Plant and Plant Associated Microflora: Potential Bioremediation Option of Indoor Air Pollutants
Keywords:Plants, Microorganisms, VOC, Air pollution, Biological remediation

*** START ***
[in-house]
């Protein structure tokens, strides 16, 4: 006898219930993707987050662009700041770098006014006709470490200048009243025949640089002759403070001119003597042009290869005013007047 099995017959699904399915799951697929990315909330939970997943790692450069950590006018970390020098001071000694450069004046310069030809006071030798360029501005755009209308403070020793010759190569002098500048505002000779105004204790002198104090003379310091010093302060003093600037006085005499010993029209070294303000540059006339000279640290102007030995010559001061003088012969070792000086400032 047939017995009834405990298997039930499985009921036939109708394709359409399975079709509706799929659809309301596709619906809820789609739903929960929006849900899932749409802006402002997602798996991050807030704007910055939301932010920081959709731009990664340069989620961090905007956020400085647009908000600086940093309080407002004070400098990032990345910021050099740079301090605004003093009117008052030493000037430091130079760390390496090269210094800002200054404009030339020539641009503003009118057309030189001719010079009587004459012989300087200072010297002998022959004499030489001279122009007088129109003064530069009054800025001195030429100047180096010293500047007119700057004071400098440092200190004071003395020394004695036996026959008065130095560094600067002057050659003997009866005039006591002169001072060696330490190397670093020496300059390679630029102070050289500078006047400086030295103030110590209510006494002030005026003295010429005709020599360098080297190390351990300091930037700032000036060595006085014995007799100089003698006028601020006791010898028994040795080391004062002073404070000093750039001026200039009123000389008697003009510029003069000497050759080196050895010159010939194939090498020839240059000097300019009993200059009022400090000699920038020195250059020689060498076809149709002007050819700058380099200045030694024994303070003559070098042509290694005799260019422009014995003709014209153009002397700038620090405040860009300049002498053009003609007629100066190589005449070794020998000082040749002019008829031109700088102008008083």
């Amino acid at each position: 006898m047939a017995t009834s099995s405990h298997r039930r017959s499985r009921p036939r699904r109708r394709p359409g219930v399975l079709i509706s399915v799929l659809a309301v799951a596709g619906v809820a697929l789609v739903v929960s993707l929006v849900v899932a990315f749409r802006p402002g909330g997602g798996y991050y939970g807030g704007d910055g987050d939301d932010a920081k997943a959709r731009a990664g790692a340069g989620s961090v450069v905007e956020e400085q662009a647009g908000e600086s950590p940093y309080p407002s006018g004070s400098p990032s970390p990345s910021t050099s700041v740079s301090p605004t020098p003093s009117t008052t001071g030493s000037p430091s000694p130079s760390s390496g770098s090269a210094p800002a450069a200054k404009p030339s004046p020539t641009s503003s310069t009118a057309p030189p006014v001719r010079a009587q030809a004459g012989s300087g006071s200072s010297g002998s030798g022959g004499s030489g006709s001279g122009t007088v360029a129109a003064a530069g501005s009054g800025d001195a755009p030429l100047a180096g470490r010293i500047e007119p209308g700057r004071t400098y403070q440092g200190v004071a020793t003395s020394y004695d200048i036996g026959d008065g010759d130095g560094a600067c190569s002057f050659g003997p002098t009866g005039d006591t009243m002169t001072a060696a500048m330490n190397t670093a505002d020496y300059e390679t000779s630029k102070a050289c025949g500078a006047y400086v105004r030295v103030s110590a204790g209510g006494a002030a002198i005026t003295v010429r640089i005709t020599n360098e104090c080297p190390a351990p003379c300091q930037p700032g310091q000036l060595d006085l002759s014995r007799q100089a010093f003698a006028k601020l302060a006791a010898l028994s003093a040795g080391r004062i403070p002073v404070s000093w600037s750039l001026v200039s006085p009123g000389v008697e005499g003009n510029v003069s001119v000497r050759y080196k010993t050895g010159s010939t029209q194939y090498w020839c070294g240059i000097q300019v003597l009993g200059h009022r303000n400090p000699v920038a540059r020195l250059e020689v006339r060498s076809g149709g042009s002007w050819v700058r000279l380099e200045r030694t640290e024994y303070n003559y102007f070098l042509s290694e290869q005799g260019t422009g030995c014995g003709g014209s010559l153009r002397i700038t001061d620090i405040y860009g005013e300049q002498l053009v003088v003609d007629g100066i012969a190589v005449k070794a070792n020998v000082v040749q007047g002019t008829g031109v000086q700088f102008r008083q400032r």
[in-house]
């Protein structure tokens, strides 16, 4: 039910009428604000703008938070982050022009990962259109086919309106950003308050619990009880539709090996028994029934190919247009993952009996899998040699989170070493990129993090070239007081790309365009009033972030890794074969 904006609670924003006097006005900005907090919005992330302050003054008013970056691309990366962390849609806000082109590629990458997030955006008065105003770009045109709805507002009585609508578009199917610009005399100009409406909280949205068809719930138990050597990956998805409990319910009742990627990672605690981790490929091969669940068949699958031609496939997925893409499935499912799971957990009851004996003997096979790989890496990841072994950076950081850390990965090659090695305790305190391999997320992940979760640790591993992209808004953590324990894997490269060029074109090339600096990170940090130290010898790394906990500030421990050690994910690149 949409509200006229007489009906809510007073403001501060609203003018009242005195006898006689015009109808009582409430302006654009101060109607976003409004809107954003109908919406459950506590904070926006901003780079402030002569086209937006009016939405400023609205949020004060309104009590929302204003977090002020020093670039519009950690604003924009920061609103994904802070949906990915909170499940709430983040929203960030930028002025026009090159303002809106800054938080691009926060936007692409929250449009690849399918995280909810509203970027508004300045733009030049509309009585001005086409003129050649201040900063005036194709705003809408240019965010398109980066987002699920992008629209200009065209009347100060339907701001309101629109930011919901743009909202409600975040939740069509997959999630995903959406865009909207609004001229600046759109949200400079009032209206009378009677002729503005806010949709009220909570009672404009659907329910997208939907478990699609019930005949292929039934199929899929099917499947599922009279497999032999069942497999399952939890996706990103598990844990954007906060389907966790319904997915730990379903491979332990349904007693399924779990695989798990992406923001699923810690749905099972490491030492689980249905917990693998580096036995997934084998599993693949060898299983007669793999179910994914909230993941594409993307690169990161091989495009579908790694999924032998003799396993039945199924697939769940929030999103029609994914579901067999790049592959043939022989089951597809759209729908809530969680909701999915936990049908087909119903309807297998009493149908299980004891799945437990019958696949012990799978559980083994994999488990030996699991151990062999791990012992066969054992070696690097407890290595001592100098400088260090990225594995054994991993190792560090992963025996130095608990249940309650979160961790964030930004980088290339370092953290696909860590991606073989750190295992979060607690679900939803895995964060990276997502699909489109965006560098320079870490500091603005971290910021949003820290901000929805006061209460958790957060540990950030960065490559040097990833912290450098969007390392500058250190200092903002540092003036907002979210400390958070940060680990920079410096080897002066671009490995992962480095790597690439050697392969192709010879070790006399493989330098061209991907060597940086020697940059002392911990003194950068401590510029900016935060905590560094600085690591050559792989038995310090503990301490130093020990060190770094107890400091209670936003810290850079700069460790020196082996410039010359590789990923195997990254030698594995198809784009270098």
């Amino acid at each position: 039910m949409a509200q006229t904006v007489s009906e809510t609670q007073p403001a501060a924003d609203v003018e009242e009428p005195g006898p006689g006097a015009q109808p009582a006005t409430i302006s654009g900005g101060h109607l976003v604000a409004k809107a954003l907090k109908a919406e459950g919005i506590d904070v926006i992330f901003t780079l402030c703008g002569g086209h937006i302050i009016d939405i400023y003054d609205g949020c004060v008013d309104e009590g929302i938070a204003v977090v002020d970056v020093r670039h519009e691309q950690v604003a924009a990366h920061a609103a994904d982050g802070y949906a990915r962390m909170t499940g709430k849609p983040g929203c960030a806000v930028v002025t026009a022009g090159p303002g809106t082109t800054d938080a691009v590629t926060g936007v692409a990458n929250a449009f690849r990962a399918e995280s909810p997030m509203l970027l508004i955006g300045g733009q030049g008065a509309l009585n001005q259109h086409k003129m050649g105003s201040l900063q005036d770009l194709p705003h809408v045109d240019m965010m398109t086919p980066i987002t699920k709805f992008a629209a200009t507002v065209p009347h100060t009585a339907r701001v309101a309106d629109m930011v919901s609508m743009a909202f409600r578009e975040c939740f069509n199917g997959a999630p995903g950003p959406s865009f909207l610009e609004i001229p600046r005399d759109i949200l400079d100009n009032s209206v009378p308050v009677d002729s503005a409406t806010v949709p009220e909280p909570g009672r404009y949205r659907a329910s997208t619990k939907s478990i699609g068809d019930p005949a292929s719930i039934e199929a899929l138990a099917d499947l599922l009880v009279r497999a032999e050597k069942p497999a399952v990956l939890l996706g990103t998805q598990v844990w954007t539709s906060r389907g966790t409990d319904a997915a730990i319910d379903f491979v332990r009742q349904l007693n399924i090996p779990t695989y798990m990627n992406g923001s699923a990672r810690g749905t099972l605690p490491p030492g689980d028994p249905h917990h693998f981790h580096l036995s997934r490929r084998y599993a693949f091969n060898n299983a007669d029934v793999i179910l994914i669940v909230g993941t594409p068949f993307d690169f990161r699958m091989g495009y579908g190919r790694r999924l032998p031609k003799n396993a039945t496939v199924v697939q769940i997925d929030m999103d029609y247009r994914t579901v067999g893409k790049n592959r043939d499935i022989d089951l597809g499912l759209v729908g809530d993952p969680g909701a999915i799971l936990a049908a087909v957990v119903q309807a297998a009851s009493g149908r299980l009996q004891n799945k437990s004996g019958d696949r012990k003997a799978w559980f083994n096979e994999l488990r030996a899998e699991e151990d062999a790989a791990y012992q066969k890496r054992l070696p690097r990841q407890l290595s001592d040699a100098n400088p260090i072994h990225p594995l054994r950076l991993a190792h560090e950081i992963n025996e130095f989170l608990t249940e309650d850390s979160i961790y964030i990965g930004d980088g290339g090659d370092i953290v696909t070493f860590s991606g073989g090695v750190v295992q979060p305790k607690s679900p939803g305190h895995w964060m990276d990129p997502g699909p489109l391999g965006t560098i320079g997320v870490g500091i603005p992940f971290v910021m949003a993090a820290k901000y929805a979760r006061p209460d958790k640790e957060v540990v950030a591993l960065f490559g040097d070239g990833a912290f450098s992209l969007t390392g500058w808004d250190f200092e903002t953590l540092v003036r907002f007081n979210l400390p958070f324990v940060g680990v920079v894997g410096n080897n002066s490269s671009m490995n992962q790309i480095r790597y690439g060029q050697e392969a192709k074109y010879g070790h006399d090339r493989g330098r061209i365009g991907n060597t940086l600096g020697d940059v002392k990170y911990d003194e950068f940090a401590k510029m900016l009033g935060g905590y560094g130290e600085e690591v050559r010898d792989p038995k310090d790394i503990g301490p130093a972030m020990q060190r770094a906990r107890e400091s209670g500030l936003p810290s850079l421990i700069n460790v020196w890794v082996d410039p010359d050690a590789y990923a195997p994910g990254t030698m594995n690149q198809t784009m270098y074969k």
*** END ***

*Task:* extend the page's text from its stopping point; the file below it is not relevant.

Indoor air pollution is a significant problem today because the release of various contaminants into the indoor air has created a major health threat for humans occupying indoors. Volatile Organic Compounds (VOCs) are pollutants released into the environment and persist in the atmosphere due to its low boiling point values. Various types of indoor activities, sources, and exposure to outdoor environments enhance indoor VOCs. This poor indoor air quality leads to adverse negative impacts on the people in the indoor environment. Many physical and chemical methods have been developed to remove or decompose these compounds from indoors. However, those methods are interrupted by many environmental and other factors in the indoor atmosphere, thus limit the applications. Therefore, there is a global need to develop an effective, promising, economical, and environmentally friendly alternatives to the problem. The use of the plant and associated microflora significantly impact reducing the environmental VOC gases, inorganic gases, particulate matter, and other pollutants contained in the air. Placing potted plants in indoor environments not only helps to remove indoor air pollutants but also to boost the mood, productivity, concentration, and creativity of the occupants and reduces stress, fatigue, sore throat, and cold. Plants normally uptake air pollutants through the roots and leaves, then metabolize, sequestrate, and excrete them. Plant-associated microorganisms help to degrade, detoxify, or sequestrate the pollutants, the air remediation, and promote plant growth. Further studies on the plant varieties and microorganisms help develop eco-friendly and environmentally friendly indoor air purifying sources.
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